The Newest Sappho: P. Sapph. Obbink and P. GC inv. 105, Frs. 1-4

Studies in Archaic and Classical Greek Song, vol. 2

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In The Newest Sappho Anton Bierl and André Lardinois have edited 21 papers of world-renowned Sappho scholars dealing with the new papyrus fragments of Sappho that were published in 2014. This set of papyrus fragments, the greatest find of Sappho fragments since the beginning of the 20th century, provides significant new readings and additions to five previously known songs of Sappho (frs. 5, 9, 16, 17 and 18), as well as the remains of four previously unknown songs, including the new Brothers Song and the Kypris Song. The contributors discuss the content of these poems as well as the consequence they have for our understanding of Sappho’s life and work.
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Biographical Note

Anton Bierl, Ph.D. (1990), University of Munich, is Professor of Greek Language and Literature at the University of Basel. He has published widely on archaic and classical Greek literature, especially Homeric epic, archaic lyric, song and performance culture, and drama.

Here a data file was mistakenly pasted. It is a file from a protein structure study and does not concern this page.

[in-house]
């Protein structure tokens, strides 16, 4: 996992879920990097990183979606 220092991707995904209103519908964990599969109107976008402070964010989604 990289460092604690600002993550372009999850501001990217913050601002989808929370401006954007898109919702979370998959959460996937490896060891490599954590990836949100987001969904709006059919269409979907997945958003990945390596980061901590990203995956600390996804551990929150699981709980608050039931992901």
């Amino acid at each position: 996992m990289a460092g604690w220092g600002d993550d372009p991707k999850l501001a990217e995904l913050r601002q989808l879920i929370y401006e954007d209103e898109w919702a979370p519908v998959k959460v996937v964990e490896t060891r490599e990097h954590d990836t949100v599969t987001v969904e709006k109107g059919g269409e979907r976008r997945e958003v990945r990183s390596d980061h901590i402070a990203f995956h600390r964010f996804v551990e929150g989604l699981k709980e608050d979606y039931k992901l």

André Lardinois, Ph.D. (1995), Princeton University, is Professor of Greek Language and Literature at Radboud University in Nijmegen, The Netherlands. His main fields of interest are archaic Greek poetry and classical drama. He has published extensively on Sappho.

Contributors to this volume are Anton Bierl, Deborah Boedeker, Sandra Boehringer, Ewen Bowie, Stefano Caciagli, Claude Calame, Leslie Kurke , André Lardinois, Joel B. Lidov, Richard P. Martin, Llewelyn Morgan, Gregory Nagy, Dirk Obbink, Anastasia-Erasmia Peponi, Kurt A. Raaflaub, Diane Rayor , Renate Schlesier, and Eva Stehle.

Review Quotes

"The turnaround from initial publication of the fragments to the present volume going to press in September 2015—barely eighteen months—is an impressive feat for which the editors are to be congratulated. (...) this is a useful, thought-provoking, and important contribution to the study of Sappho. Every paper has something of value to offer, and many will retain a place of importance in the bibliography for years to come." Alexander Dale, Bryn Mawr Classical Review 2017.08.32

Readership

All interested in Classics, Greek and Roman literature, archaic lyric, song and performance culture, and anyone concerned with papyrology, archaic Greek culture, history, society, and religion

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